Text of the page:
All our municipal governments are more or less bad. Philadelphia is simply the most corrupt and the most contented.”
-Lincoln Steffens, 1903
The firehouse at intersection of Baltimore Avenue and 50th Street is a redbrick Flemish revival structure dating from the early 1900s. In the days of coal-fired kitchen ranges and unreliable electrical wiring, a modern fire station was a big draw to potential residents of Cedar Park and Spruce Hill, which by the early 1900s had become a desirable and expensive streetcar suburb. The fire engines at the station at 701 S.50th Street were horse-drawn until at least the mid-1910s, when internal combustion engines finally became powerful enough to haul heavy ladders and pumping machinery through the streets at high speed.
Although dripping in fin-de-siècle charm, the Cedar Park firehouse was the result of a no-bid, lifetime city contract that remained inviolate for 30 years and netted architect Philip H. Johnson a small fortune. Johnson owed his good luck thanks to a familial connection to one of Philadelphia’s most powerful political bosses. In 1903, when journalist Lincoln Steffens described Philadelphia as “corrupt and contented” (and the same year Johnson’s drafted the firehouse plans), the city’s 7th Ward was under the iron-fisted rule of the Republican boss Israel M. Durham. A longtime party operative who had served in the Pennsylvania State Senate and as State Insurance Commissioner, he lavished generous salaries on himself and his loyal associates. He also traveled widely to Europe and the American West, all while receiving a handsome $20,000 a year salary as State Insurance Commissioner. During his final years, he became majority owner and president of the Philadelphia Phillies baseball team. Although poor health prevented Durham from watching from the stands, he kept a telephone by his hospital bed so he could manage the team and follow the games in real time.
One of Durham’s most controversial acts was the awarding of a lifetime contract to his brother-in-law Philip Johnson for City Health Department projects. No relation to the famed modernist architect of the same name, Johnson was a competent (if not particularly imaginative) architect who had previously worked at the City’s Bureau of Engineering and Surveys. After starting his own firm in 1903, thanks to the contract granted by his brother-in-law, Johnson churned out dozens of public buildings during his tenure. Among them were the City Hall Annex (now the Notary Hotel), the Philadelphia General Hospital, the Philadelphia Hospital for Mental Diseases at Byberry. and the old Philadelphia Convention Center on Civic Center Boulevard. After Durham’s demise in 1909, several Philadelphia mayors tried to get Johnson’s lifetime contract overturned. The courts consistently sided with Johnson, and as a result more than $2 million worth of projects flowed into the architect’s office until his death in 1933. Protected from competitive bids, Johnson made few efforts to hide the wealth garnered from the city coffers, belonging to the Philadelphia City Yacht Club and the Larchmont Yacht Club in the suburbs of New York City.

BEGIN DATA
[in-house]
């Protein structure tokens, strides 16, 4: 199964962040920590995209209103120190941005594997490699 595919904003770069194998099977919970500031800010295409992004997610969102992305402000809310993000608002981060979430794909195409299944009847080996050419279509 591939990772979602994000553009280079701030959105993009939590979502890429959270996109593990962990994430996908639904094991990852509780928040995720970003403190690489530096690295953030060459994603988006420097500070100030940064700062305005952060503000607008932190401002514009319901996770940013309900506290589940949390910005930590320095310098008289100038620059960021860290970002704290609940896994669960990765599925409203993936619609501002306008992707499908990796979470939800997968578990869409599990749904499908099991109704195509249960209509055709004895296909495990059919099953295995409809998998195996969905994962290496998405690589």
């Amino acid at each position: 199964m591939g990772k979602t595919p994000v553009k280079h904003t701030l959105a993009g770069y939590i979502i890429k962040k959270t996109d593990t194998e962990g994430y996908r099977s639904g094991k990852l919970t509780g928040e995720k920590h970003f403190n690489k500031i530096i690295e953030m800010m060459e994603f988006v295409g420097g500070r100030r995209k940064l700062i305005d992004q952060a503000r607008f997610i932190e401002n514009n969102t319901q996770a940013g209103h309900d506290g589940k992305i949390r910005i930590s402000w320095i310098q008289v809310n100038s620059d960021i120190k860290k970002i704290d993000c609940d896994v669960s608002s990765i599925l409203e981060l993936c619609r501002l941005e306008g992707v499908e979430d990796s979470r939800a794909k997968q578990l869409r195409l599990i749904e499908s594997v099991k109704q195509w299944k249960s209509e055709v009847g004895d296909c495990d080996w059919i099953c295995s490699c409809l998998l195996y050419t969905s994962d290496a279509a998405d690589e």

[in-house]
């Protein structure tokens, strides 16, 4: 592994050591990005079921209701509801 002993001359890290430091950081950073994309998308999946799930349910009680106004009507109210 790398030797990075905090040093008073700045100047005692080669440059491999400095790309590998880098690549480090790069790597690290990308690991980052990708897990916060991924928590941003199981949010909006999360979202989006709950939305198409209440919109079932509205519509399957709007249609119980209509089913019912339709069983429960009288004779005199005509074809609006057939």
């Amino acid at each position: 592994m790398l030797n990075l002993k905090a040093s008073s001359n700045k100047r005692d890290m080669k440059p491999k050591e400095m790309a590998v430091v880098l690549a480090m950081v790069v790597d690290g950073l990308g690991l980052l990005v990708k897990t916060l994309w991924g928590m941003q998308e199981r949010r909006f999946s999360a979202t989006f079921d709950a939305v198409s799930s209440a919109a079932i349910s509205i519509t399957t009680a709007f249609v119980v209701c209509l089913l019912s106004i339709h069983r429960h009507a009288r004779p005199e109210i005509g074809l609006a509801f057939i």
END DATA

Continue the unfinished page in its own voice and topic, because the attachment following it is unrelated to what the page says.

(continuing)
After closing in the 1980s, the Cedar Park firehouse became the home of a popular indoor farmer’s market. Today, the former firehouse now houses a quartet of Cedar Park businesses: Dock Street Brewery, Satellite Cafe, Firehouse Bicycles, and The Fireworks Co-Working Space.
Sandra Tatman, Johnson, Philip H. (1868-1933), Philadelphia Architects and Buildings, 2019.
Howard Gillette, Corrupt and Contented, The Encyclopedia of Greater Philadelphia.
“Israel Durham Quits: Abandons Claims to Leadership of Party Machine,” The New York Times, January 10, 1906.
“Israel Wilson Durham: Politician and Owner/President of the Philadelphia Phillies,” Friends of Mount Moriah Cemetery.